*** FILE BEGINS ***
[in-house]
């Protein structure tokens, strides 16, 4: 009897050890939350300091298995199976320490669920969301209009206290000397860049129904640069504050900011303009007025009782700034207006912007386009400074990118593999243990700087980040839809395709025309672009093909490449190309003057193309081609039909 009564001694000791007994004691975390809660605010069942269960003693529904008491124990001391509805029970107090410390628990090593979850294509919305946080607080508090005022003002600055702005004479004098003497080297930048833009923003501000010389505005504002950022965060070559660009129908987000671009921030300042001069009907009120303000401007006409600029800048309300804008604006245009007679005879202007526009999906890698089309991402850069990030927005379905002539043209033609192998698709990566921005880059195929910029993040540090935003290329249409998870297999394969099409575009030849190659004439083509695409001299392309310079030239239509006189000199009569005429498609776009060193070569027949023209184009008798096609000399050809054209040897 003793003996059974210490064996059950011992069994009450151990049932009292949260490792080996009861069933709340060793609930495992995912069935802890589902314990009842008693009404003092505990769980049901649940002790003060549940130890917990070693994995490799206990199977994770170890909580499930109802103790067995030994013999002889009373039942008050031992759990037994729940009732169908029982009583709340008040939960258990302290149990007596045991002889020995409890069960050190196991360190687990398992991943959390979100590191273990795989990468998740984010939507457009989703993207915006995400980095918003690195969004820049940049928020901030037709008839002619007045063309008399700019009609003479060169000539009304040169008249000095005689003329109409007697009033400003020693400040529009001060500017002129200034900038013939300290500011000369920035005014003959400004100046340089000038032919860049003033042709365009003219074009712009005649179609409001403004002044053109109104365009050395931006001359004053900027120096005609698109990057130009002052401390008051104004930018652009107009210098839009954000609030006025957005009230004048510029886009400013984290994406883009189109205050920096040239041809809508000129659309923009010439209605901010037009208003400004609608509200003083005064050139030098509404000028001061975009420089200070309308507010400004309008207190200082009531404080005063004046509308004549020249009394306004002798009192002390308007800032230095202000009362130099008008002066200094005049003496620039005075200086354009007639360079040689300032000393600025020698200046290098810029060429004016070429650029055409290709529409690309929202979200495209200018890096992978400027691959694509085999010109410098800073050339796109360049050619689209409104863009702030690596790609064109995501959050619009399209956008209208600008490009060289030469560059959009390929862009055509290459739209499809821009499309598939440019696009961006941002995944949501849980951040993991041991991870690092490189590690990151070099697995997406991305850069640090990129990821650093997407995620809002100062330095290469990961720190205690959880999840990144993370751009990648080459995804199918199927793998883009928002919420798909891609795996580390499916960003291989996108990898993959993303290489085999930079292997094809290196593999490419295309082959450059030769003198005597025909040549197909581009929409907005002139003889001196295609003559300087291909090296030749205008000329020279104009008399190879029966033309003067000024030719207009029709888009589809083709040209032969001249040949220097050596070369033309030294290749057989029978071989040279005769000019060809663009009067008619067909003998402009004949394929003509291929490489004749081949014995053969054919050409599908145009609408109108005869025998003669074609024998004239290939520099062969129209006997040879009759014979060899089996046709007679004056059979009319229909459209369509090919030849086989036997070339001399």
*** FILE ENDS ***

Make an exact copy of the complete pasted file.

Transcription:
[in-house]
């Protein structure tokens, strides 16, 4: 009897050890939350300091298995199976320490669920969301209009206290000397860049129904640069504050900011303009007025009782700034207006912007386009400074990118593999243990700087980040839809395709025309672009093909490449190309003057193309081609039909 009564001694000791007994004691975390809660605010069942269960003693529904008491124990001391509805029970107090410390628990090593979850294509919305946080607080508090005022003002600055702005004479004098003497080297930048833009923003501000010389505005504002950022965060070559660009129908987000671009921030300042001069009907009120303000401007006409600029800048309300804008604006245009007679005879202007526009999906890698089309991402850069990030927005379905002539043209033609192998698709990566921005880059195929910029993040540090935003290329249409998870297999394969099409575009030849190659004439083509695409001299392309310079030239239509006189000199009569005429498609776009060193070569027949023209184009008798096609000399050809054209040897 003793003996059974210490064996059950011992069994009450151990049932009292949260490792080996009861069933709340060793609930495992995912069935802890589902314990009842008693009404003092505990769980049901649940002790003060549940130890917990070693994995490799206990199977994770170890909580499930109802103790067995030994013999002889009373039942008050031992759990037994729940009732169908029982009583709340008040939960258990302290149990007596045991002889020995409890069960050190196991360190687990398992991943959390979100590191273990795989990468998740984010939507457009989703993207915006995400980095918003690195969004820049940049928020901030037709008839002619007045063309008399700019009609003479060169000539009304040169008249000095005689003329109409007697009033400003020693400040529009001060500017002129200034900038013939300290500011000369920035005014003959400004100046340089000038032919860049003033042709365009003219074009712009005649179609409001403004002044053109109104365009050395931006001359004053900027120096005609698109990057130009002052401390008051104004930018652009107009210098839009954000609030006025957005009230004048510029886009400013984290994406883009189109205050920096040239041809809508000129659309923009010439209605901010037009208003400004609608509200003083005064050139030098509404000028001061975009420089200070309308507010400004309008207190200082009531404080005063004046509308004549020249009394306004002798009192002390308007800032230095202000009362130099008008002066200094005049003496620039005075200086354009007639360079040689300032000393600025020698200046290098810029060429004016070429650029055409290709529409690309929202979200495209200018890096992978400027691959694509085999010109410098800073050339796109360049050619689209409104863009702030690596790609064109995501959050619009399209956008209208600008490009060289030469560059959009390929862009055509290459739209499809821009499309598939440019696009961006941002995944949501849980951040993991041991991870690092490189590690990151070099697995997406991305850069640090990129990821650093997407995620809002100062330095290469990961720190205690959880999840990144993370751009990648080459995804199918199927793998883009928002919420798909891609795996580390499916960003291989996108990898993959993303290489085999930079292997094809290196593999490419295309082959450059030769003198005597025909040549197909581009929409907005002139003889001196295609003559300087291909090296030749205008000329020279104009008399190879029966033309003067000024030719207009029709888009589809083709040209032969001249040949220097050596070369033309030294290749057989029978071989040279005769000019060809663009009067008619067909003998402009004949394929003509291929490489004749081949014995053969054919050409599908145009609408109108005869025998003669074609024998004239290939520099062969129209006997040879009759014979060899089996046709007679004056059979009319229909459209369509090919030849086989036997070339001399």